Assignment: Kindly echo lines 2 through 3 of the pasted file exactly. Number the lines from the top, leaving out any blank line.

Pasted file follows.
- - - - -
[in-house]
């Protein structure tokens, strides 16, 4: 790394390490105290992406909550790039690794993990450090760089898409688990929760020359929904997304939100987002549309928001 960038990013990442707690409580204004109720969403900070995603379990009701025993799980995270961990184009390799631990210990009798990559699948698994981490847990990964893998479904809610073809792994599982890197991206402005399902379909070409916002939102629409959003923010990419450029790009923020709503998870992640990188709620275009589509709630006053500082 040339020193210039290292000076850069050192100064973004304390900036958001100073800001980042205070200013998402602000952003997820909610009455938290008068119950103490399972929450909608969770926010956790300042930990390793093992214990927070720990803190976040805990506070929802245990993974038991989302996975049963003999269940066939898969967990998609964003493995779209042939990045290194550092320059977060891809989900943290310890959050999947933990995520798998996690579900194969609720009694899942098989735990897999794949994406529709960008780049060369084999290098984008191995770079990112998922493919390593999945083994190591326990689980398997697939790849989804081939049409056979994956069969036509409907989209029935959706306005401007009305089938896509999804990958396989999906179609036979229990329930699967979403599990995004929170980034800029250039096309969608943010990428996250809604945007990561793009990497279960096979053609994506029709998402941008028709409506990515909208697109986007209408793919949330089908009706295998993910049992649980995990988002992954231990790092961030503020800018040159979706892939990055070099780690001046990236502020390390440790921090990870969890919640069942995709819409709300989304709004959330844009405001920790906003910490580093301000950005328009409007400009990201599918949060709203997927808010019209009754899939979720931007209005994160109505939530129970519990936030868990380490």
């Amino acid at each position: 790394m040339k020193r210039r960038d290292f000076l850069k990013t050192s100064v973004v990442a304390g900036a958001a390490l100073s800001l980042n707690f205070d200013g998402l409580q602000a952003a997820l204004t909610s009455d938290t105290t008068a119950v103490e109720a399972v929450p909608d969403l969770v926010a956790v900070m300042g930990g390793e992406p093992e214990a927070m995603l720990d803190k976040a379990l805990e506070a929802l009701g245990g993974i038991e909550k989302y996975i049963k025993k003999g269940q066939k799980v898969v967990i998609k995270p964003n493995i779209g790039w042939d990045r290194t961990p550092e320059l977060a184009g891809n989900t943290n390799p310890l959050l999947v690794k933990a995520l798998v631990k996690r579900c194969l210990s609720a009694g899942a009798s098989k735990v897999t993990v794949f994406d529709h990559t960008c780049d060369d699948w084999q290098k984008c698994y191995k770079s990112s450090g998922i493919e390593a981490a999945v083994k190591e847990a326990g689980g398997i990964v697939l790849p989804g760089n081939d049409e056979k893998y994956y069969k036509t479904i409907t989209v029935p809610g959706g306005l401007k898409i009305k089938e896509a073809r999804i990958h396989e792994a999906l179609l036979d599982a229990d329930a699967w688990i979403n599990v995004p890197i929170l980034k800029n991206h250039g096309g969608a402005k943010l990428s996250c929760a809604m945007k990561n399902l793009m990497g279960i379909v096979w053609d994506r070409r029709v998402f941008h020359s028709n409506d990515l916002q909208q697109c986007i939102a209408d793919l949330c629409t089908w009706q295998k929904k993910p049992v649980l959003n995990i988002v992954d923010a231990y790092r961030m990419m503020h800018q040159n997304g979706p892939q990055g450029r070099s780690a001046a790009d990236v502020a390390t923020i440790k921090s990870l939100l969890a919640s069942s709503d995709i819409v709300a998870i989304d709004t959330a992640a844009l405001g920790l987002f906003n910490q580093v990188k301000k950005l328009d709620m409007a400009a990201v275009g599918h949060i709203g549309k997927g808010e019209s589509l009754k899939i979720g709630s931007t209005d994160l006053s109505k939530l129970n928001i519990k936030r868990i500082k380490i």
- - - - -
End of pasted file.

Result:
């Protein structure tokens, strides 16, 4: 790394390490105290992406909550790039690794993990450090760089898409688990929760020359929904997304939100987002549309928001 960038990013990442707690409580204004109720969403900070995603379990009701025993799980995270961990184009390799631990210990009798990559699948698994981490847990990964893998479904809610073809792994599982890197991206402005399902379909070409916002939102629409959003923010990419450029790009923020709503998870992640990188709620275009589509709630006053500082 040339020193210039290292000076850069050192100064973004304390900036958001100073800001980042205070200013998402602000952003997820909610009455938290008068119950103490399972929450909608969770926010956790300042930990390793093992214990927070720990803190976040805990506070929802245990993974038991989302996975049963003999269940066939898969967990998609964003493995779209042939990045290194550092320059977060891809989900943290310890959050999947933990995520798998996690579900194969609720009694899942098989735990897999794949994406529709960008780049060369084999290098984008191995770079990112998922493919390593999945083994190591326990689980398997697939790849989804081939049409056979994956069969036509409907989209029935959706306005401007009305089938896509999804990958396989999906179609036979229990329930699967979403599990995004929170980034800029250039096309969608943010990428996250809604945007990561793009990497279960096979053609994506029709998402941008028709409506990515909208697109986007209408793919949330089908009706295998993910049992649980995990988002992954231990790092961030503020800018040159979706892939990055070099780690001046990236502020390390440790921090990870969890919640069942995709819409709300989304709004959330844009405001920790906003910490580093301000950005328009409007400009990201599918949060709203997927808010019209009754899939979720931007209005994160109505939530129970519990936030868990380490």
């Amino acid at each position: 790394m040339k020193r210039r960038d290292f000076l850069k990013t050192s100064v973004v990442a304390g900036a958001a390490l100073s800001l980042n707690f205070d200013g998402l409580q602000a952003a997820l204004t909610s009455d938290t105290t008068a119950v103490e109720a399972v929450p909608d969403l969770v926010a956790v900070m300042g930990g390793e992406p093992e214990a927070m995603l720990d803190k976040a379990l805990e506070a929802l009701g245990g993974i038991e909550k989302y996975i049963k025993k003999g269940q066939k799980v898969v967990i998609k995270p964003n493995i779209g790039w042939d990045r290194t961990p550092e320059l977060a184009g891809n989900t943290n390799p310890l959050l999947v690794k933990a995520l798998v631990k996690r579900c194969l210990s609720a009694g899942a009798s098989k735990v897999t993990v794949f994406d529709h990559t960008c780049d060369d699948w084999q290098k984008c698994y191995k770079s990112s450090g998922i493919e390593a981490a999945v083994k190591e847990a326990g689980g398997i990964v697939l790849p989804g760089n081939d049409e056979k893998y994956y069969k036509t479904i409907t989209v029935p809610g959706g306005l401007k898409i009305k089938e896509a073809r999804i990958h396989e792994a999906l179609l036979d599982a229990d329930a699967w688990i979403n599990v995004p890197i929170l980034k800029n991206h250039g096309g969608a402005k943010l990428s996250c929760a809604m945007k990561n399902l793009m990497g279960i379909v096979w053609d994506r070409r029709v998402f941008h020359s028709n409506d990515l916002q909208q697109c986007i939102a209408d793919l949330c629409t089908w009706q295998k929904k993910p049992v649980l959003n995990i988002v992954d923010a231990y790092r961030m990419m503020h800018q040159n997304g979706p892939q990055g450029r070099s780690a001046a790009d990236v502020a390390t923020i440790k921090s990870l939100l969890a919640s069942s709503d995709i819409v709300a998870i989304d709004t959330a992640a844009l405001g920790l987002f906003n910490q580093v990188k301000k950005l328009d709620m409007a400009a990201v275009g599918h949060i709203g549309k997927g808010e019209s589509l009754k899939i979720g709630s931007t209005d994160l006053s109505k939530l129970n928001i519990k936030r868990i500082k380490i």